by William Hooke, AMS Policy Program Director
A post from the AMS project, Living on the Real World
Back in the 1990s, while still working at NOAA, I was once part of a two-day U.S.-Japan bilateral discussion in Tokyo on science and technology issues. Bill Clinton was President. Walter Mondale, Jimmy Carter’s former Vice President, was then ambassador to Japan. Tim Wirth, who at that time was Under Secretary of State for Global Affairs, was leading this particular delegation. Wirth, Mondale and the rest of us from the U.S. side were in a big meeting room with the Japanese. Leaders from Japanese government and industry filled the room, under auspices of MITI, the Japanese Ministry for International Trade and Industry. The Japanese couldn’t comprehend why the United States was moving so haltingly on a range of environmental and hazards matters.
“You have to understand,” Tim Wirth was saying, “that if government and industry worked with each other in the U.S. the way you do in Japan, people would go to jail.”
Tim Wirth’s remark has everything to do with this week’s discussions at the AMS Summer Community Meeting in State College. Two points: First, and foremost, this is our history and our policy in America. Our nation decided long ago that we wanted a free-market society, with minimal government. We wanted government to focus primarily on regulations that would foster capitalism and business competition, and at the same time curb corruption, restraint of trade, monopolistic practices, and other abuses. Second, this approach is a policy, a choice, or framework of choices, not an inescapable reality. Other governments are free to adopt other approaches, and have, as the Japanese example illustrates.
Well, as is so often the case, you pick your poison. The Japanese approach spurred their remarkable economic growth in the 1980’s, as government and industry coordinated their efforts to propel a number of businesses – Toyota, Sony, Yamaha, Mitsubishi and many others – to global dominance. But the same system of interlocking public- and private-sector relationships and directorates promoted a number of sweetheart-, backdoor deals, especially in the financial sector, that has contributed to the stultifying deflation and economic stagnation Japan has endured the past twenty years.
By contrast, in the United States, we experienced rapid economic growth until late in 2008, but since then we’ve seen a raft of problems stemming in part from barriers to collaboration at the public-private interface: (1) the financial sector meltdown, with certain firms “too big to fail” and arms-length, inadequate SEC oversight, (2) health care reform, where debate on the so-called “public-option” almost unhinged the process, (3) the BP oil spill, forcing government agencies and BP to work together to fix the problem, and therefore making it necessary to invent ways of cooperating on the fly, and (4) issues of “who does what” with U.S. projection of influence across the Mideast, which has been an awkward blend of military, civilian government, and contractors, constantly struggling to avoid overstepping their bounds.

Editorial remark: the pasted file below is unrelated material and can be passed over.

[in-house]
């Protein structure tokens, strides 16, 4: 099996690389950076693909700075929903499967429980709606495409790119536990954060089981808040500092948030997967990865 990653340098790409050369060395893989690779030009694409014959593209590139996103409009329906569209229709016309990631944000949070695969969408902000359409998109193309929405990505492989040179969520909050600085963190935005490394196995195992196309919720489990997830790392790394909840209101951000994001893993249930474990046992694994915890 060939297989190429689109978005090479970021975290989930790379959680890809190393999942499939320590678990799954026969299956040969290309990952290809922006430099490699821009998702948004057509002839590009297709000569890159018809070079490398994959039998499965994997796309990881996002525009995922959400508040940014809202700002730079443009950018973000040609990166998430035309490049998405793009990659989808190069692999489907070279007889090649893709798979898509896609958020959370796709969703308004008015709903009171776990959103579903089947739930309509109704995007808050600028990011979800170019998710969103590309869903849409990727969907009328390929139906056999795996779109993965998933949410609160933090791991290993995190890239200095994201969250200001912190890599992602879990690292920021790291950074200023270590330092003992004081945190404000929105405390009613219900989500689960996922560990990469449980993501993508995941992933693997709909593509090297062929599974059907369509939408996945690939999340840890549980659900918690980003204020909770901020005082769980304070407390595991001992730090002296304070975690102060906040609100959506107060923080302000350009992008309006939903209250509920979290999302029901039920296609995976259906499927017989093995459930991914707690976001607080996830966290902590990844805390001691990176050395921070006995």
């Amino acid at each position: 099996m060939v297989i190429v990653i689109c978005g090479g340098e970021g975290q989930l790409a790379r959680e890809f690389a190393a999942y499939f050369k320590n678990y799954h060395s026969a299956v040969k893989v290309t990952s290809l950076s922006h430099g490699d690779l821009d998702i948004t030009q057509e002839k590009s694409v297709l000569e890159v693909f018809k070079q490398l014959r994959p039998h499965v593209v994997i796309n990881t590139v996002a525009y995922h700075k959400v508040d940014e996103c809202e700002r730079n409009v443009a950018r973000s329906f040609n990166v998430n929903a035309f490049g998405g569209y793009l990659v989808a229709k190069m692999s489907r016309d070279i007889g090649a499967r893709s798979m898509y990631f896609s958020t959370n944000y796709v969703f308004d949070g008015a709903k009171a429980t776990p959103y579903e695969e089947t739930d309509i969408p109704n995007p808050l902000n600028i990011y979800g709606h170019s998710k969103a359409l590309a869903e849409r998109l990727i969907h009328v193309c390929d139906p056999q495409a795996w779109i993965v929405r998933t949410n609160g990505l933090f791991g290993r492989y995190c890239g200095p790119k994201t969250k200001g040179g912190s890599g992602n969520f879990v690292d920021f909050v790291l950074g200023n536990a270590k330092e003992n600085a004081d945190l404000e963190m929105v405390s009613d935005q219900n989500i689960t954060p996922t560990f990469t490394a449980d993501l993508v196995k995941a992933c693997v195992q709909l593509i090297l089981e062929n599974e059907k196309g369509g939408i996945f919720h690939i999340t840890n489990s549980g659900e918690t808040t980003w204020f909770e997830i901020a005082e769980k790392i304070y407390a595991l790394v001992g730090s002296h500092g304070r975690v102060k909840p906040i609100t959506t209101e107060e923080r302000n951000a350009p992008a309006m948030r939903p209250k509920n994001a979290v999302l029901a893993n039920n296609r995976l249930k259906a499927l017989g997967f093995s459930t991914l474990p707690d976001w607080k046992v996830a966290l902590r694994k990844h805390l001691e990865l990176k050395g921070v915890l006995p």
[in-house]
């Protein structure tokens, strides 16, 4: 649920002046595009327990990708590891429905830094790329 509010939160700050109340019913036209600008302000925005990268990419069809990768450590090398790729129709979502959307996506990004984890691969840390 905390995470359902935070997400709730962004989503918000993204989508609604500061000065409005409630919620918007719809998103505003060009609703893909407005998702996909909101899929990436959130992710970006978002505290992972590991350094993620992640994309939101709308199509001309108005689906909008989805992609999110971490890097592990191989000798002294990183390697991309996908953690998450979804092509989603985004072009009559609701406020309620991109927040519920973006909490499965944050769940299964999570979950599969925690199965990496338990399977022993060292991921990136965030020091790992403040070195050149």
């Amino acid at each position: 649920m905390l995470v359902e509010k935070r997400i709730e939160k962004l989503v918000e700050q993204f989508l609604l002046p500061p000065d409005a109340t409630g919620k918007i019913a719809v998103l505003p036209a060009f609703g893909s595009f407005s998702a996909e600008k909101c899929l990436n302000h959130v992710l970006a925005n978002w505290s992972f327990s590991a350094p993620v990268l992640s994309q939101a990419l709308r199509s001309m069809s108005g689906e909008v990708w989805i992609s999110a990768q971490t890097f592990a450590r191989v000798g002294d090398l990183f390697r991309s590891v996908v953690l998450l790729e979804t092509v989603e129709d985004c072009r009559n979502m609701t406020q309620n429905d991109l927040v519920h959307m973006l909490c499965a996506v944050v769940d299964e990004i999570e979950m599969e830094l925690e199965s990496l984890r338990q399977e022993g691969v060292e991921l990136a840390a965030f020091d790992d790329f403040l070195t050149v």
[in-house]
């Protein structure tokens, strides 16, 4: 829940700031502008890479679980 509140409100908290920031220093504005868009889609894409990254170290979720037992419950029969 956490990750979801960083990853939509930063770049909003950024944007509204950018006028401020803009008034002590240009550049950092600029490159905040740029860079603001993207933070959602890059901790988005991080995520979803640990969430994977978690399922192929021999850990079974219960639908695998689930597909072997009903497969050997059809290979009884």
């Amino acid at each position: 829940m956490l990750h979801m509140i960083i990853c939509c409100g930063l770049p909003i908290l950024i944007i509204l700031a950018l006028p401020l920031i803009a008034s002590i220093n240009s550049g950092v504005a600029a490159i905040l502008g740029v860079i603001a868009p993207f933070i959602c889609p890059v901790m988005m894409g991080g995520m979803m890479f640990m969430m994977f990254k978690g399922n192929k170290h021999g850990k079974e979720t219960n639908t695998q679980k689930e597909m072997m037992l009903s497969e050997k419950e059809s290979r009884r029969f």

Meanwhile, the diverse array of independent partnerships and collaborations that comprise today’s weather and climate enterprise in the United States is experiencing similar problems in microcosm. The existing relationships are largely ad hoc, and often meant to be temporary. But many have proved useful, and as they have grown, because they are not necessarily compatible with each other, they have begun to encounter problems at the interfaces:
Here is just a sampling of challenges that have emerged:
- Satellites have become a vital part of the Nation’s Earth observing system, but the pace of transfer of technology from research to operations has slowed, and the cost of satellite procurement have soared. Some have suggested that both these challenges could be addressed if the government were to contemplate moving from purchase of satellites and their associated ground systems to purchase of satellite data streams, but this would require major cultural changes for all parties.
- Networks of surface sensors have proliferated to the point where federal and state governments own only a fraction of the total. The networks are meeting their original purposes, but at a cost of a lot of duplication and waste. The country – both the public- and private sectors – could achieve great synergy by creating a national-level (as opposed to necessarily federal) data exchange, but how might this be accomplished?
- In addition to fixed surface networks, today’s trucks and automobiles offer another potential 100 million weather sensors. Better surface weather forecasts over roads are sorely needed. But some R&D will be needed to pave the way. And investments in infrastructure are required, not just by the federal government, but by the states and by automobile manufacturers.
- The return on investments in renewable energy – especially wind and solar power – could be greatly enhanced with better short-term, low-altitude, weather forecasts over rough terrain generally, but over wind-generation sites in particular.
In all these instances, what can government do to work in partnership with the private-sector service providers rather than in competition with them?
And finally, the people of the United States are trying to achieve their aspirations in the face of what some have called the most hazardous weather in the world. To build community resilience in the face of such threats requires that public-sector, private-sector, non-governmental- and faith-based organizations all pull together.
As Summer Community Meeting participants continue to mull all this over, one federal agency is in a good position to help – perhaps uniquely so. That is the subject of my next post.